Cyclosporine helps prevent rejection of a transplanted organ by suppressing the immune system.
Grapefruit juice slows the body's normal breakdown of several drugs, including cyclosporine, allowing it to build up to potentially excessive levels in the blood.1 A recent study indicates this effect can last for three days or more following the last glass of juice.2
If you take cyclosporine, the safest approach is to avoid grapefruit juice altogether.
Like grapefruit juice, bitter orange ( citrus aurantium) may raise levels of cyclosporine.11-14
If you take cyclosporine, the safest approach is to avoid citrus aurantium altogether.
The substance berberine, found in goldenseal, oregon grape, and barberry, may increase levels of cyclosporine.15
The herb St. John's wort (Hypericum perforatum) is primarily used to treat mild to moderate depression.
St. John's wort has the potential to accelerate the body's normal breakdown of certain drugs 3,4 including cyclosporine, resulting in lower blood levels of these drugs.
This interaction appears to have occurred in two heart transplant patients taking cyclosporine, leading to heart transplant rejection.5 These individuals had been doing well after transplantation while taking standard immunosuppressive therapy that included cyclosporine. After starting St. John's wort for depression, however, they began experiencing problems and their blood levels of cyclosporine were found to have dipped below the therapeutic range. After St. John's wort was discontinued, cyclosporine levels returned to normal and no further episodes of rejection occurred.
Numerous cases of transplant rejection episodes involving the heart, kidney, and liver have also been reported in people using the herb.6,7
Based on this evidence, if you are taking cyclosporine, you should not take St. John's wort.
The supplement ipriflavone is used to treat osteoporosis. A 3-year, double-blind trial of almost 500 women, as well as a small study, found worrisome evidence that ipriflavone can reduce white blood cell count in some people.8,9 For this reason, anyone taking medications that suppress the immune system should avoid taking ipriflavone.
An animal study indicates that use of peppermint oil may increase cyclosporine levels in the body.10 If you are taking cyclosporine and wish to use peppermint oil as well, notify your physician in advance, so that your blood levels of cyclosporine can be monitored and your dose adjusted if necessary. If you are already taking both peppermint oil and cyclosporine and stop taking the peppermint, your cyclosporine levels may fall. Again, consult your physician to make the necessary dosage adjustment.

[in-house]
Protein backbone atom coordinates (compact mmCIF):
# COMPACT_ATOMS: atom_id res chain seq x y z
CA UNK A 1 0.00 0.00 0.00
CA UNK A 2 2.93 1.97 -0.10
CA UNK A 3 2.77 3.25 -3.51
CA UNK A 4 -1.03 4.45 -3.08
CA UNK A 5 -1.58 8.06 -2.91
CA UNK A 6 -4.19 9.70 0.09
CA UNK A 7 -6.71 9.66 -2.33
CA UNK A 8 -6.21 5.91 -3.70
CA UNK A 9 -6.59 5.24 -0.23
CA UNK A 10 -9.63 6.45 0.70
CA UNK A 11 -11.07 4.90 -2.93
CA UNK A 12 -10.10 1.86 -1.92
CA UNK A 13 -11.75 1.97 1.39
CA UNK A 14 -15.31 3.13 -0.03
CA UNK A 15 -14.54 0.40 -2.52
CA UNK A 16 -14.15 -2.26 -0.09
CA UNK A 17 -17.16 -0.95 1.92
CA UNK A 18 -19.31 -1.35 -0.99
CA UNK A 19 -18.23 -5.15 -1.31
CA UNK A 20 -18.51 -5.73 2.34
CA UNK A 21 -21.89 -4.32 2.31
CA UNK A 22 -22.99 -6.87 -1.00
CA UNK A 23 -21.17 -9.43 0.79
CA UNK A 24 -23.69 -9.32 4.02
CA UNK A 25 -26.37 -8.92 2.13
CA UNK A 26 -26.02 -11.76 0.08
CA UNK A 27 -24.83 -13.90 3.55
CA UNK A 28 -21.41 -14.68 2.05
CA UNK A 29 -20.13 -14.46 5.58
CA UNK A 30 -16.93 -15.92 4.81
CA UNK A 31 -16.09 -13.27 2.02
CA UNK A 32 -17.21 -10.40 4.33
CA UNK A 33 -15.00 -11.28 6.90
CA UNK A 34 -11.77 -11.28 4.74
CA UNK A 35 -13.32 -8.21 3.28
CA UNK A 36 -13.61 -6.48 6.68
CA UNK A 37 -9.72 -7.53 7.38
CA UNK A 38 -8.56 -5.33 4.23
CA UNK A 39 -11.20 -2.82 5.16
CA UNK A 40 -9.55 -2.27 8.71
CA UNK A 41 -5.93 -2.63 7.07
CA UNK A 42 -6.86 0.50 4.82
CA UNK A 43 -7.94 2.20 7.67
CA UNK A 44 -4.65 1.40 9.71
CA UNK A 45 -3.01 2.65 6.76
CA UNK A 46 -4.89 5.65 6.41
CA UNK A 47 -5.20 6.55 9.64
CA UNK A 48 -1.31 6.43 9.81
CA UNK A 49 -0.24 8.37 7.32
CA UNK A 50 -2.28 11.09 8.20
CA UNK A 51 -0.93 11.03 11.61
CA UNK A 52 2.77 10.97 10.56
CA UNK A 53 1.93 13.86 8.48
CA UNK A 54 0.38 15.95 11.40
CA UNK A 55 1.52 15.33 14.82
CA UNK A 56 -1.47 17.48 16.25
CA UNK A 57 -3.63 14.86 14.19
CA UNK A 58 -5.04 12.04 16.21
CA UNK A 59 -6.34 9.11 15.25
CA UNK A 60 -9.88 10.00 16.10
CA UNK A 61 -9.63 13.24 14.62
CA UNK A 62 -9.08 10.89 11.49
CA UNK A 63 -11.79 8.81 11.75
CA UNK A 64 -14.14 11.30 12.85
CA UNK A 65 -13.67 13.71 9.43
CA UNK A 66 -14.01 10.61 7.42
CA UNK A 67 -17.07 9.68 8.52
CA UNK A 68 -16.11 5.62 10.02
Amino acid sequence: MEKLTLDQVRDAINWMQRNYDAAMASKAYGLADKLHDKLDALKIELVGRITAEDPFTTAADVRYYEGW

The herb Scutellaria baicalensis (Chinese skullcap) may impair absorption of cyclosporine, according to a study in animals.16
1. A to Z Drug Facts [book on CD-ROM]. 2nd ed. St. Louis, Mo: Facts and Comparisons; 2000.
2. Takanaga H, Ohnishi A, Murakami H, et al. Relationship between time after intake of grapefruit juice and the effect on pharmacokinetics and pharmacodynamics of nisoldipine in healthy subjects. Clin Pharmacol Ther. 2000;67:201–214.
3. Ernst E. Second thoughts about safety of St. John's wort. Lancet. 1999;354:2014–2016.
4. Guengerich FP. Cytochrome P-450 3A4: regulation and role in drug metabolism. Annu Rev Pharmacol Toxicol. 1999;39:1–17.
5. Ruschitzka F, Meier PJ, Turina M, et al. Acute heart transplant rejection due to Saint John's wort [letter]. Lancet. 2000;355:548–549.
6. Breidenbach T, Hoffmann MW, Becker T, et al. Drug interaction of St John's wort with cyclosporin. Lancet. 2000;355:1912.
7. Barone GW, Gurley BJ, Ketel BL, et al. Drug interaction between St. John's wort and cyclosporine. Ann Pharmacother. 2000;34:1013–1016.
8. Agnusdei D, Bufalino L. Efficacy of ipriflavone in established osteoporosis and long-term safety. Calcif Tissue Int. 1997;61(suppl 1):S23–S27.
9. Alexandersen P, Toussaint A, Christiansen C, et al. Ipriflavone in the treatment of postmenopausal osteoporosis: a randomized controlled trial. JAMA. 2001;285:1482–1488.
10. Wacher VJ, Wong S, Wong HT. Peppermint oil enhances cyclosporine oral bioavailability in rats: comparison with D-alpha-tocopheryl poly(ethylene glycol 1000) succinate (TPGS) and ketoconazole. J Pharm Sci. 2002;91:77-90.
11. Edwards DJ, Fitzsimmons ME, Schuetz EG et al. 6',7'-Dihydroxybergamottin in grapefruit juice and Seville orange juice: effects on cyclosporine disposition, enterocyte CYP3A4, and P-glycoprotein. Clin Pharmacol Ther. 1999;65:237-44
12. Malhotra S, Bailey DG, Paine MF et al. Seville orange juice-felodipine interaction: comparison with dilute grapefruit juice and involvement of furocoumarins. Clin Pharmacol Ther. 2001;69:14-23.
13. Edwards DJ, Fitzsimmons ME, Schuetz EG et al. 6',7'-Dihydroxybergamottin in grapefruit juice and Seville orange juice: effects on cyclosporine disposition, enterocyte CYP3A4, and P-glycoprotein. Clin Pharmacol Ther. 1999;65:237-44
14. Hou YC, Hsiu SL, Tsao CW et al. Acute intoxication of cyclosporin caused by coadministration of decoctions of the fruits of Citrus aurantium and the Pericarps of Citrus grandis. Planta Med. 2000;66:653-5.
15. Wu X, Li Q, Xin H et al. Effects of berberine on the blood concentration of cyclosporin A in renal transplanted recipients: clinical and pharmacokinetic study. Eur J Clin Pharmacol. 2005 Aug 26 [Epub ahead of print].
16. Lai MY, Hsiu SL, Hou YC et al. Significant decrease of cyclosporine bioavailability in rats caused by a decoction of the roots of Scutellaria baicalensis. Planta Med. 2004;70:132-7
Last reviewed December 2015 by EBSCO CAM Review Board Last Updated: 12/15/2015